"What is known about the maximum number of facets of a single convex polyhedron that can tile in R^3 or R^n?"
For an infinite unbound polyhedron, infinite facets, formed by the Voronoi cells of equally spaced points on an infinite helix.
For finite polyhedra, it's believed to be 38 facets, the Engel-38 shape shown here found by P. Engel in 1980. Moritz Schmitt verified that for Voronoi cell space-fillers in a space group, 38 facets are maximal. These are plesiohedrons. However, if Voronoi cells aren't required, Engel found 3 other 38-sided stereohedrons that are very minor variations of the Engel-38 shape, pictured at the top of the page. Plesiohedra are a subset of stereohedrons. However, there is also the larger set of space-filling polyhedra, which includes the Schmitt–Conway–Danzer biprism. The set of aperiodic space-filling polyhedra is not well understood. According to On the Number of Facets..., the upper bound is 92, with special emphasis on SG(214). But no-one has beaten 38 facets.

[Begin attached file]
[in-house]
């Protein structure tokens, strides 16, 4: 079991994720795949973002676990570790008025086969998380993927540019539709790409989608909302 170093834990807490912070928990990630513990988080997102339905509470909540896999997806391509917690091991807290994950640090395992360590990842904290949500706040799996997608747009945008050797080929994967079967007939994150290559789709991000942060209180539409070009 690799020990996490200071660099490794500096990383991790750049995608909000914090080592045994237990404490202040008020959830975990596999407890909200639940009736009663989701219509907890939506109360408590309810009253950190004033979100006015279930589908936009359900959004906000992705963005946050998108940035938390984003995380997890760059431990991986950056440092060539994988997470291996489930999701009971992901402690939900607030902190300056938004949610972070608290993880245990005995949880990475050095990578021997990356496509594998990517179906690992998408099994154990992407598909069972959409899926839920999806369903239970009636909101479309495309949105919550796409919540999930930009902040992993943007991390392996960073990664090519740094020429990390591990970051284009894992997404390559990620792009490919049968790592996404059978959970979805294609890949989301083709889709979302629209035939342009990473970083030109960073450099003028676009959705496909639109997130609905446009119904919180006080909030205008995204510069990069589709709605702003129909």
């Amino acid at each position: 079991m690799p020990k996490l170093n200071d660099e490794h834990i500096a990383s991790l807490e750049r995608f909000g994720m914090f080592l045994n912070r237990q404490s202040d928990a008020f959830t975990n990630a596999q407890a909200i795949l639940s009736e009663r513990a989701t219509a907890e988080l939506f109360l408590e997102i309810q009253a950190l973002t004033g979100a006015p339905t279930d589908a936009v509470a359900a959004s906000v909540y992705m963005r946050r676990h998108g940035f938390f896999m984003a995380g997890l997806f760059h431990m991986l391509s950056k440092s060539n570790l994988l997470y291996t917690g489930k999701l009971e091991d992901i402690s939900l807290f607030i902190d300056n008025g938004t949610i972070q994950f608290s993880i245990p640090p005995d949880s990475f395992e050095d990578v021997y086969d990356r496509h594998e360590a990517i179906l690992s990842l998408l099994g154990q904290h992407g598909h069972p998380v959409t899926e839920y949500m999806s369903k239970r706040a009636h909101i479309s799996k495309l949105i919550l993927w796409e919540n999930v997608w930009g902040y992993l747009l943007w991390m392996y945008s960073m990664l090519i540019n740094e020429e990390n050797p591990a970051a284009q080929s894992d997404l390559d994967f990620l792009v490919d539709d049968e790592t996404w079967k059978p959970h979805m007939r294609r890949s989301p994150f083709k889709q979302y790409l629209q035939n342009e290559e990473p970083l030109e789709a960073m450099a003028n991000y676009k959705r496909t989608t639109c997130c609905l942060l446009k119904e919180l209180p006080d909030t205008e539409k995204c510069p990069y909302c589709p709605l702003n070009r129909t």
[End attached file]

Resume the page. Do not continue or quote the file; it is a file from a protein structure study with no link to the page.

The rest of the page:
For higher dimensions, A006227 says there are 4894 4D space groups. One could conceivably re-use Moritz Schmitt's systematic technique and compile Voronoi cells for all of them. However, easier would be to just pick the most blisteringly complicated of the 4894 4D groups and just analyze those. You can get an idea of how weird things get by looking at 4D dice.